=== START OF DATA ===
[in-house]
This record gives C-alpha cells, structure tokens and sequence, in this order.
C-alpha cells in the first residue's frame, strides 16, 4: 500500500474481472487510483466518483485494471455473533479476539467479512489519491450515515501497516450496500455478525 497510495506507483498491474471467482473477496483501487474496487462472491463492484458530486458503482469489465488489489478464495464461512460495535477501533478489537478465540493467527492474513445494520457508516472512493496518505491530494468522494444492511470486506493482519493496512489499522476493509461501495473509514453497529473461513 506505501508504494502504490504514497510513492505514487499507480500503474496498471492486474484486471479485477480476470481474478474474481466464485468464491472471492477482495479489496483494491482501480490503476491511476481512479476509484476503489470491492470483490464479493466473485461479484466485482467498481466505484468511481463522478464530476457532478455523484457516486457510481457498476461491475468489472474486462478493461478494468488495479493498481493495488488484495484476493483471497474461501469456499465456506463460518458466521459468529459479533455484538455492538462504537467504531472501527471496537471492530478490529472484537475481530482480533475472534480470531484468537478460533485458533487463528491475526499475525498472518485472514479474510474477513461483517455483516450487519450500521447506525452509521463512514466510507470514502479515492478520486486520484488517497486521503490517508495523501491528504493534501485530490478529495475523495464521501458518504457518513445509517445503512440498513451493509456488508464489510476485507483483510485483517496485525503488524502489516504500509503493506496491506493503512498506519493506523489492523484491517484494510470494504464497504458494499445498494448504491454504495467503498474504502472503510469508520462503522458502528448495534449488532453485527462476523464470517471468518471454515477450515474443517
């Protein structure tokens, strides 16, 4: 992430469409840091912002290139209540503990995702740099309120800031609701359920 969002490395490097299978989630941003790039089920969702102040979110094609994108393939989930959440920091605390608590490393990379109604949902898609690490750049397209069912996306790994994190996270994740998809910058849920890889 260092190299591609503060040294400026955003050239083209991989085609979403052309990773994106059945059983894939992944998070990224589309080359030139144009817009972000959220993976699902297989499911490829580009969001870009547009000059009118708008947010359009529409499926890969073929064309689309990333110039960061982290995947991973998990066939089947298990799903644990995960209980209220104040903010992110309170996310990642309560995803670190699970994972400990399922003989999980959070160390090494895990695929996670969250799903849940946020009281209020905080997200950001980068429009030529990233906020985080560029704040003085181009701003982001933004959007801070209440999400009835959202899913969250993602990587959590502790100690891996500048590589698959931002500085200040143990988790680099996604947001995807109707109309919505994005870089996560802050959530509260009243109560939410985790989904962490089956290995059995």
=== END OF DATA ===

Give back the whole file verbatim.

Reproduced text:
[in-house]
This record gives C-alpha cells, structure tokens and sequence, in this order.
C-alpha cells in the first residue's frame, strides 16, 4: 500500500474481472487510483466518483485494471455473533479476539467479512489519491450515515501497516450496500455478525 497510495506507483498491474471467482473477496483501487474496487462472491463492484458530486458503482469489465488489489478464495464461512460495535477501533478489537478465540493467527492474513445494520457508516472512493496518505491530494468522494444492511470486506493482519493496512489499522476493509461501495473509514453497529473461513 506505501508504494502504490504514497510513492505514487499507480500503474496498471492486474484486471479485477480476470481474478474474481466464485468464491472471492477482495479489496483494491482501480490503476491511476481512479476509484476503489470491492470483490464479493466473485461479484466485482467498481466505484468511481463522478464530476457532478455523484457516486457510481457498476461491475468489472474486462478493461478494468488495479493498481493495488488484495484476493483471497474461501469456499465456506463460518458466521459468529459479533455484538455492538462504537467504531472501527471496537471492530478490529472484537475481530482480533475472534480470531484468537478460533485458533487463528491475526499475525498472518485472514479474510474477513461483517455483516450487519450500521447506525452509521463512514466510507470514502479515492478520486486520484488517497486521503490517508495523501491528504493534501485530490478529495475523495464521501458518504457518513445509517445503512440498513451493509456488508464489510476485507483483510485483517496485525503488524502489516504500509503493506496491506493503512498506519493506523489492523484491517484494510470494504464497504458494499445498494448504491454504495467503498474504502472503510469508520462503522458502528448495534449488532453485527462476523464470517471468518471454515477450515474443517
């Protein structure tokens, strides 16, 4: 992430469409840091912002290139209540503990995702740099309120800031609701359920 969002490395490097299978989630941003790039089920969702102040979110094609994108393939989930959440920091605390608590490393990379109604949902898609690490750049397209069912996306790994994190996270994740998809910058849920890889 260092190299591609503060040294400026955003050239083209991989085609979403052309990773994106059945059983894939992944998070990224589309080359030139144009817009972000959220993976699902297989499911490829580009969001870009547009000059009118708008947010359009529409499926890969073929064309689309990333110039960061982290995947991973998990066939089947298990799903644990995960209980209220104040903010992110309170996310990642309560995803670190699970994972400990399922003989999980959070160390090494895990695929996670969250799903849940946020009281209020905080997200950001980068429009030529990233906020985080560029704040003085181009701003982001933004959007801070209440999400009835959202899913969250993602990587959590502790100690891996500048590589698959931002500085200040143990988790680099996604947001995807109707109309919505994005870089996560802050959530509260009243109560939410985790989904962490089956290995059995």